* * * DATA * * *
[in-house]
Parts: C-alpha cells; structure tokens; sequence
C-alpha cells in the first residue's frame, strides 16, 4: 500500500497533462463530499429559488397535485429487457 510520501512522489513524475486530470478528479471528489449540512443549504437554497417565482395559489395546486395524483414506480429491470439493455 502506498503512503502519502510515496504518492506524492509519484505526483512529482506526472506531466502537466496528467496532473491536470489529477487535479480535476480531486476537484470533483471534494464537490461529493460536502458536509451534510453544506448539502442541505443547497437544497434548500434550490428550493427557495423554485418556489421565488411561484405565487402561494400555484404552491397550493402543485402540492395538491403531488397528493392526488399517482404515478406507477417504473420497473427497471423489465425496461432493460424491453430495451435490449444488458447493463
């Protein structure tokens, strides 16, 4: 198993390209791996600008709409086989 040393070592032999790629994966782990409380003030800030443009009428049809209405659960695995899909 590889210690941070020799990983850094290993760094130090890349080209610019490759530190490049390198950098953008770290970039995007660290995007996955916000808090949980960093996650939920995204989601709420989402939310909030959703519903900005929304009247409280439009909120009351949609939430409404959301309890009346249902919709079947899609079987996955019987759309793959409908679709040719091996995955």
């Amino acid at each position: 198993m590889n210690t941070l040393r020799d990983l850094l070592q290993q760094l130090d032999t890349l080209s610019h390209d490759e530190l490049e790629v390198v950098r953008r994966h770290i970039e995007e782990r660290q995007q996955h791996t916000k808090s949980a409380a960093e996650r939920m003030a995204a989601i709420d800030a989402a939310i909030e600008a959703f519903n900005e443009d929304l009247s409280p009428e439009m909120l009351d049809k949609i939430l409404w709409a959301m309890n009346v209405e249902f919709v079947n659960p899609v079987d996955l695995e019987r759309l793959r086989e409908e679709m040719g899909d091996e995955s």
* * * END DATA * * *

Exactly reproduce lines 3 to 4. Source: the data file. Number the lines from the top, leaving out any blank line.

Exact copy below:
C-alpha cells in the first residue's frame, strides 16, 4: 500500500497533462463530499429559488397535485429487457 510520501512522489513524475486530470478528479471528489449540512443549504437554497417565482395559489395546486395524483414506480429491470439493455 502506498503512503502519502510515496504518492506524492509519484505526483512529482506526472506531466502537466496528467496532473491536470489529477487535479480535476480531486476537484470533483471534494464537490461529493460536502458536509451534510453544506448539502442541505443547497437544497434548500434550490428550493427557495423554485418556489421565488411561484405565487402561494400555484404552491397550493402543485402540492395538491403531488397528493392526488399517482404515478406507477417504473420497473427497471423489465425496461432493460424491453430495451435490449444488458447493463
């Protein structure tokens, strides 16, 4: 198993390209791996600008709409086989 040393070592032999790629994966782990409380003030800030443009009428049809209405659960695995899909 590889210690941070020799990983850094290993760094130090890349080209610019490759530190490049390198950098953008770290970039995007660290995007996955916000808090949980960093996650939920995204989601709420989402939310909030959703519903900005929304009247409280439009909120009351949609939430409404959301309890009346249902919709079947899609079987996955019987759309793959409908679709040719091996995955």